Commissioners also appointed three library board members, two of them from Lakewood, during Tuesday’s meeting. A statement released by the three commissioners said the new library board members were chosen for “their financial and business acumen”, but did not directly link the appointments to the library system’s announcement of the Monday closures.

In addition to putting the system’s 10 libraries and the Library Call center on a six-day-a-week schedule, community libraries in Edgewater, Wheat Ridge and Conifer will reduce the hours they are open. The Traveling Children’s Library will not be affected by the cutbacks.

“The changes are part of a response to significant budget challenges facing the system,” according to a press release issued by the library system.

“The decision to close our libraries on Mondays was not something taken lightly,” said Jeffco Library Executive Director Marcellus Turner. “We are facing a perfect storm of budget challenges requiring us to reduce the operating budget by $3 million over the next two years. The Monday closure will allow us to begin to bring our expenses in line with projected revenues and ensure the future success and sustainability of JCPL.”

But County Commissioners took issue with the move, approving a joint statement authored by Commissioner Kevin McCasky.

“We are disheartened that there have been several fundamental philosophical differences between the Board of County Commissioners and the Library Board of Trustees regarding the Library’s budget and operations, McCasky said. “Most recent disagreements concerned the Library Board’s intent to close libraries on Mondays, a service reduction that this board has publicly stated it adamantly opposes. The Commissioners did everything within our power to prevent this from occurring.”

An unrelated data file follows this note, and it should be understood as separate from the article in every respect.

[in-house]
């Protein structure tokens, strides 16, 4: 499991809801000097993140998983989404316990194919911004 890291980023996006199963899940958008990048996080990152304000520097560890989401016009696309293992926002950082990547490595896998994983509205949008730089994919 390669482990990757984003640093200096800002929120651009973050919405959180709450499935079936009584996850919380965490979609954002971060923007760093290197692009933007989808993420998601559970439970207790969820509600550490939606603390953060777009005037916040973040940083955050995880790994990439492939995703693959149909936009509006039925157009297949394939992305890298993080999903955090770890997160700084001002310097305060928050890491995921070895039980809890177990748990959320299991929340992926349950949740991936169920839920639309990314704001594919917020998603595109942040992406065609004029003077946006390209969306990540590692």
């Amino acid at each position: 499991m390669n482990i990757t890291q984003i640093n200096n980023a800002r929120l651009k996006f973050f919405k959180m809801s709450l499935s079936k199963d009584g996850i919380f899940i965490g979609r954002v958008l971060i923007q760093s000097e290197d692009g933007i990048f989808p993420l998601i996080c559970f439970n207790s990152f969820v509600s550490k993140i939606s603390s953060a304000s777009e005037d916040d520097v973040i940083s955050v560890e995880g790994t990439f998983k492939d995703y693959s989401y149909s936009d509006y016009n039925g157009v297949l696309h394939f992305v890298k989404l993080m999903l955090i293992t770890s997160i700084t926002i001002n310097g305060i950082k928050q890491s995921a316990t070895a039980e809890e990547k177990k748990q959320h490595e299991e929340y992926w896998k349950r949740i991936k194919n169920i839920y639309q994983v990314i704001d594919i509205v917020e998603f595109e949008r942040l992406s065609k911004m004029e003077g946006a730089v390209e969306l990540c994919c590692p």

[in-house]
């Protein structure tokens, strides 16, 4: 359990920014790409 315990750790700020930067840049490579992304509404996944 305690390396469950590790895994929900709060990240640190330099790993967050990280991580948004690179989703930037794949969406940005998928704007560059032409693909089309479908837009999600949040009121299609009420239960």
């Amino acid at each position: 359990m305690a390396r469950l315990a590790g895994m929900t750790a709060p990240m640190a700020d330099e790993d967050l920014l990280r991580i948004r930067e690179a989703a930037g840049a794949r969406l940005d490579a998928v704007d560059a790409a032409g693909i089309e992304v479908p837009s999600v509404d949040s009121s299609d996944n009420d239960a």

The library’s press release said the system believes the effect of the closures will be lessened by 24/7 access to its online library site and maintaining full access to book drops at its facilities.

As part of the commissioners’ joint statement, they thanked the Library Board members for their service.

“We thank the appointees on the Library Board who have contributed many hours of service and sincerely believe their actions have been in the best interest of the library. We owe them a debt of gratitude for their work that has contributed to our outstanding library system.”

The new board members appointed by commissioners Tuesday are Buddy Douglass and Ray Elliott of Lakewood and outgoing County Commissioner Kathy Hartman, a south Jeffco resident.

Douglass, is president of FirstBank of Lakewood and treasurer of the Jefferson Economic Council. He also is the treasurer of the Jefferson County Library Foundation Board of Directors.

Elliott, chief financial officer of Controlled Products System Group, Inc., is a former Lakewood City Council member and served on the Jefferson County Citizen Budget Review panel. He is a certified public accountant with 20 years of management and financial experience.